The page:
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  • Bob Hancké and Laurenz Mathei

PEACS reads

Examining ‘Take back control’

Bob Hancké

29 November 2021

The CER’s John Springford has updated his ‘Cost of Brexit’ report for September 2021 ( Using a ‘synthetic twin’, composed from countries technically similar to the UK in many crucial respects before 2019, he estimates that Brexit has lowered UK trade by 11 per cent. A few more calculations suggest that the UK’s GDP faces an annual Brexit hit of 4-5%. That is, as he says, a big deal (an annual loss of 4.5% means that an entire year’s GDP disappears every 15 years or so).

Ian Mulheim of the TBI calculated (here: that the Brexit-induced loss for this year alone roughly covers the significant tax rises that the Johnson government’s ‘Chancellor of the Exchequer’ (Minister of Finance in the rest of the world) has imposed, while reducing the size of the economy that produces tax revenue. Like ten years ago, austerity begets austerity as a result, making any levelling up promises emptier than a discarded beer can on a Saturday night in central London.

A few weeks ago, I explained that Brexit constrained the UK more, not less, in what it can include in trade agreements, because the EU’s standards on products, food and privacy will always be more important than any other trading partner; the EU is, you see, the UK’s most important market and losing that is hard to off-set by a few percentage point export gains elsewhere. You can read that blog post here:; it is based on a longer report with colleagues from Nord France Invest and PEACS (

The death of 27 refugees in the English Channel last week alerted us to the new, again Brexit-induced, UK-EU border problem. The UK, it seems, would like to be a member of the EU when it comes to border control and refugee policy—how else to understand the demand, floated by Johnson on Twitter, to send refugees back to the country where they entered Europe? That is the rule – a poor rule, but a rule nonetheless – between EU member states and associated countries, but a non-EU member cannot claim that. Simply pushing back rubber dinghies, as Priti Patel, Minister of the Interior (‘Home Office’), suggested, is illegal under maritime law, and setting the Royal Navy on them while at sea is not only morally reprehensible and illegal but something very few commanders of a ship would even contemplate.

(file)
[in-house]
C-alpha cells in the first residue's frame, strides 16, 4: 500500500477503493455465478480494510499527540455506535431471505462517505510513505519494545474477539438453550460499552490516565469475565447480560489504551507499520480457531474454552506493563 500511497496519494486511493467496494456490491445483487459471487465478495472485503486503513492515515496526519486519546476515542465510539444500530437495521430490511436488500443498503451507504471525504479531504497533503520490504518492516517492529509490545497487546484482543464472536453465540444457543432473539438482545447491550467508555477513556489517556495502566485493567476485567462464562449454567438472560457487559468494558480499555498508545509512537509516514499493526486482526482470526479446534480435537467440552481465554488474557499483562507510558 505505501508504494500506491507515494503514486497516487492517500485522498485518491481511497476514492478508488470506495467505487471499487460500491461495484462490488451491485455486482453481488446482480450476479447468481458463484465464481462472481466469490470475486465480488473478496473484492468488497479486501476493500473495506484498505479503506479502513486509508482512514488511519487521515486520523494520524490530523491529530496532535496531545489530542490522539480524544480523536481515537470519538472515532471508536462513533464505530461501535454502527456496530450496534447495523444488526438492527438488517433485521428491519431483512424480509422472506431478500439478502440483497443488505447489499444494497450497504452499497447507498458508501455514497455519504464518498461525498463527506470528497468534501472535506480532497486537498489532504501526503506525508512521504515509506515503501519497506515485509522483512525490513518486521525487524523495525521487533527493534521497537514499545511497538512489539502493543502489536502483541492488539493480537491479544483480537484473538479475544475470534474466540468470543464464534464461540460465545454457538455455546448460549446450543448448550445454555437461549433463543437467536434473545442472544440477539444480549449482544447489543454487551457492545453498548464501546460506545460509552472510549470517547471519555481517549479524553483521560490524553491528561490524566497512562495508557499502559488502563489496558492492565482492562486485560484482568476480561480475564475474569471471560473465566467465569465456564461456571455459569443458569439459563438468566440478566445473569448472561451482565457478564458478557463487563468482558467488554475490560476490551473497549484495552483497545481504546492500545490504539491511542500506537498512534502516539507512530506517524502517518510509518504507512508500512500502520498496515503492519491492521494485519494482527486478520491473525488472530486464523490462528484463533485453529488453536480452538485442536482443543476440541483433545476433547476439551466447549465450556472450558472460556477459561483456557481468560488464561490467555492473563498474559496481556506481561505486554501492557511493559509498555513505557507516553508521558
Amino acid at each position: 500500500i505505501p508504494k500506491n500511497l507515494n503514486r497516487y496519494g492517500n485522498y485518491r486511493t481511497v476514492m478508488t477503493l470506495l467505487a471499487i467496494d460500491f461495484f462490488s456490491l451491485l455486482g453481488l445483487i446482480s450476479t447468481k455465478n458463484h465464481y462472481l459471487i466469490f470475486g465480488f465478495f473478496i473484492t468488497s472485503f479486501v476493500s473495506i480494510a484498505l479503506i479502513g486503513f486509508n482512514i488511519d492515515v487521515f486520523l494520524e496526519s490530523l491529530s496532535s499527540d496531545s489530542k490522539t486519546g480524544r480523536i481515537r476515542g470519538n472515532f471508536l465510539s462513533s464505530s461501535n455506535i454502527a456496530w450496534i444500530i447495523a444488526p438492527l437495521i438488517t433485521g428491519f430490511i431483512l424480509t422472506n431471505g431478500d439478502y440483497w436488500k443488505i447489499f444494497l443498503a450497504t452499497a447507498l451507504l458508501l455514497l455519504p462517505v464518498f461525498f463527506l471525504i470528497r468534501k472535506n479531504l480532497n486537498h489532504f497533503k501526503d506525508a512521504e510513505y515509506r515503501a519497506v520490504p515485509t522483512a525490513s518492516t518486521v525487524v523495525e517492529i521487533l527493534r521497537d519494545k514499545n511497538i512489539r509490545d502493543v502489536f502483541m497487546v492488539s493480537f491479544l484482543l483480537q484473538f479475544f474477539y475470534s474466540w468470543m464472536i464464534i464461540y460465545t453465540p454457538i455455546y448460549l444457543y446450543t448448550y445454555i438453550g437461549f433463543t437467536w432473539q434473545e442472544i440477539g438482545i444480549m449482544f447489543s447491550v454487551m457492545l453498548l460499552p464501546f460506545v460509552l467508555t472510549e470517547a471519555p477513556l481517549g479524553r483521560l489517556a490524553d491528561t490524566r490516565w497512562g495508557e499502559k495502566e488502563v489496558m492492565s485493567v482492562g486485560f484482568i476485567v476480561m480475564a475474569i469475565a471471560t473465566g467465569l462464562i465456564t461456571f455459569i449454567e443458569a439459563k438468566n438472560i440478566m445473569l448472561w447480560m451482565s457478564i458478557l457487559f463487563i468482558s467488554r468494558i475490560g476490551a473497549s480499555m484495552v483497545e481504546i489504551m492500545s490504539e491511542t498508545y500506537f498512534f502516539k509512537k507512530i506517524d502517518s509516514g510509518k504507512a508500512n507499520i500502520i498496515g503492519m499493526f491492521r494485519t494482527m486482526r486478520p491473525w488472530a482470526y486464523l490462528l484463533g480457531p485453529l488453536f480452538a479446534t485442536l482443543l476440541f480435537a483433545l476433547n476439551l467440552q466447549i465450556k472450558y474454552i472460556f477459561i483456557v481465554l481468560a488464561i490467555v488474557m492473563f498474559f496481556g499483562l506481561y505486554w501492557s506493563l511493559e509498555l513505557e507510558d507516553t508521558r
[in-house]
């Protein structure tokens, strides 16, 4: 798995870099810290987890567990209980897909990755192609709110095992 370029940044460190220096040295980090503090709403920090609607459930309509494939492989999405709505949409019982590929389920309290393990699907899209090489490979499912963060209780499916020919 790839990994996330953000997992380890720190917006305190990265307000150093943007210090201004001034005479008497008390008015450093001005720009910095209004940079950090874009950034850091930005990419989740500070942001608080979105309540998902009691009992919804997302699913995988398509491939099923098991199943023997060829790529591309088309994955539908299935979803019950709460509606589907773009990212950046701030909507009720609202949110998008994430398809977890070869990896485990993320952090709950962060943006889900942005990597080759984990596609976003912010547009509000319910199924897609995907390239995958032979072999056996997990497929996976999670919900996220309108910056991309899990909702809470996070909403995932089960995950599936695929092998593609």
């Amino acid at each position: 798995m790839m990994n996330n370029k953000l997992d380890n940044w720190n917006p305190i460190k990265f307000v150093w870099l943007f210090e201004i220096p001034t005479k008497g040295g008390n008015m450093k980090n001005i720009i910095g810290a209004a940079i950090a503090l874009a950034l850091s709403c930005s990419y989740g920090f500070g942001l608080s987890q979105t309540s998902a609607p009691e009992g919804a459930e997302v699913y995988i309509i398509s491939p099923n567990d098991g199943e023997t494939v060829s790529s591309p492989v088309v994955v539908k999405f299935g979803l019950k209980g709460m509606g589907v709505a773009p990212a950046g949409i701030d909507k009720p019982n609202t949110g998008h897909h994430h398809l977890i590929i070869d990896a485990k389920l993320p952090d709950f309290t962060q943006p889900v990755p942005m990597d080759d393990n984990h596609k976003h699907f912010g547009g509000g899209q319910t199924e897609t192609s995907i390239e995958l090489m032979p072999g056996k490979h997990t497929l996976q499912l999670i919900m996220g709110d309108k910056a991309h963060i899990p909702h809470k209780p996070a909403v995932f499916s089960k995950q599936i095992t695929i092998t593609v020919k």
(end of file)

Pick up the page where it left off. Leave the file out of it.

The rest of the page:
‘Taking back control’… It would have been good if everyone had done their homework on that in 2016. But, then again, most Brexit-loving MPs prefer to think about the criminological consequences of a female Doctor Who (; a – female – colleague of his defended him: Oh Dear.


Monday, 28/06/21

The world of work post Covid-19

John Naughton in the Observer on changes in work patterns, echoing some of the ideas in our October 2020 Dossier. Work will change but many employers have yet to see how and why. Memo to corporate leaders post-Covid: the disruption to businesses has only just begun:

The new flow of gold: Data

However, whatever tech commentators tell you, data isn’t oil: it’s people’s lives

Covid-19: Methodologies to unpack the pandemic's origin and analyse its spread

Caltech's David Baltimore discusses the debate over origins of SARS-CoV-2 - Bulletin of the Atomic Scientists

An interesting article on why natural selection and politics have combined to produce the perverse outcome of a fast-growing delta Covid-19 variant.

The political economy of electric vehicles

There still is no free lunch. Even if we find technical solutions, we still need serious work on the governance of cleaning up our environment. The rush to ‘go electric’ comes with a hidden cost: destructive lithium mining: